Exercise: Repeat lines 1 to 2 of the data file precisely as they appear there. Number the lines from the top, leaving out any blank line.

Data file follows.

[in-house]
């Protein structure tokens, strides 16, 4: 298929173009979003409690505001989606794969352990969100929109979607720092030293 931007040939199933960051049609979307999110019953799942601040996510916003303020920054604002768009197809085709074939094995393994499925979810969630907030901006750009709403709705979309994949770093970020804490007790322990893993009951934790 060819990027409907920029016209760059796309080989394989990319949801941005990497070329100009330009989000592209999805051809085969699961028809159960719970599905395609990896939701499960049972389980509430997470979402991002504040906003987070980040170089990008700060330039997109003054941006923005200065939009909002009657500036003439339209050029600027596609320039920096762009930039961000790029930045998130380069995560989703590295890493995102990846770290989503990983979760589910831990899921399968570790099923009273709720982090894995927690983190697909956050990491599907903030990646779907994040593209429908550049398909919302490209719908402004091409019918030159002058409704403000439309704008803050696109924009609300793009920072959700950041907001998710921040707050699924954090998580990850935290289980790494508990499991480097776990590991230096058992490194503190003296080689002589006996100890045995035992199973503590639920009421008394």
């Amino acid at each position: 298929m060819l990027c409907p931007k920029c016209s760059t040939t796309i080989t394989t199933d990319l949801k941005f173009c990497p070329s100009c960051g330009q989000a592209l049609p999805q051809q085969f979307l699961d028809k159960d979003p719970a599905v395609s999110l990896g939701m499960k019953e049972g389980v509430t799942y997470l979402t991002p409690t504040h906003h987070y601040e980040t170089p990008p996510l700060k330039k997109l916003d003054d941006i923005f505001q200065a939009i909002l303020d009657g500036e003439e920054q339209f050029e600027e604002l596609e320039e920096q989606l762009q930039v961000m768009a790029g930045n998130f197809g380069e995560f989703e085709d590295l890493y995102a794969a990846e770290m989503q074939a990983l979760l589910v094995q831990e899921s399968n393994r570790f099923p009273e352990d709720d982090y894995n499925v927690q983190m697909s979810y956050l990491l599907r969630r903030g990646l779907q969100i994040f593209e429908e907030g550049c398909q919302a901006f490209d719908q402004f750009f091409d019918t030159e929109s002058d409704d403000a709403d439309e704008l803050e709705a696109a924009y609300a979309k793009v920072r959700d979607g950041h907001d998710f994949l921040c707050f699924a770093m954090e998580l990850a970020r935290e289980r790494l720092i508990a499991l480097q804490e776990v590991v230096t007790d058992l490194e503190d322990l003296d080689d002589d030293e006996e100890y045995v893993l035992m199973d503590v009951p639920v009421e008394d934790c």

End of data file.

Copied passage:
[in-house]
């Protein structure tokens, strides 16, 4: 298929173009979003409690505001989606794969352990969100929109979607720092030293 931007040939199933960051049609979307999110019953799942601040996510916003303020920054604002768009197809085709074939094995393994499925979810969630907030901006750009709403709705979309994949770093970020804490007790322990893993009951934790 060819990027409907920029016209760059796309080989394989990319949801941005990497070329100009330009989000592209999805051809085969699961028809159960719970599905395609990896939701499960049972389980509430997470979402991002504040906003987070980040170089990008700060330039997109003054941006923005200065939009909002009657500036003439339209050029600027596609320039920096762009930039961000790029930045998130380069995560989703590295890493995102990846770290989503990983979760589910831990899921399968570790099923009273709720982090894995927690983190697909956050990491599907903030990646779907994040593209429908550049398909919302490209719908402004091409019918030159002058409704403000439309704008803050696109924009609300793009920072959700950041907001998710921040707050699924954090998580990850935290289980790494508990499991480097776990590991230096058992490194503190003296080689002589006996100890045995035992199973503590639920009421008394």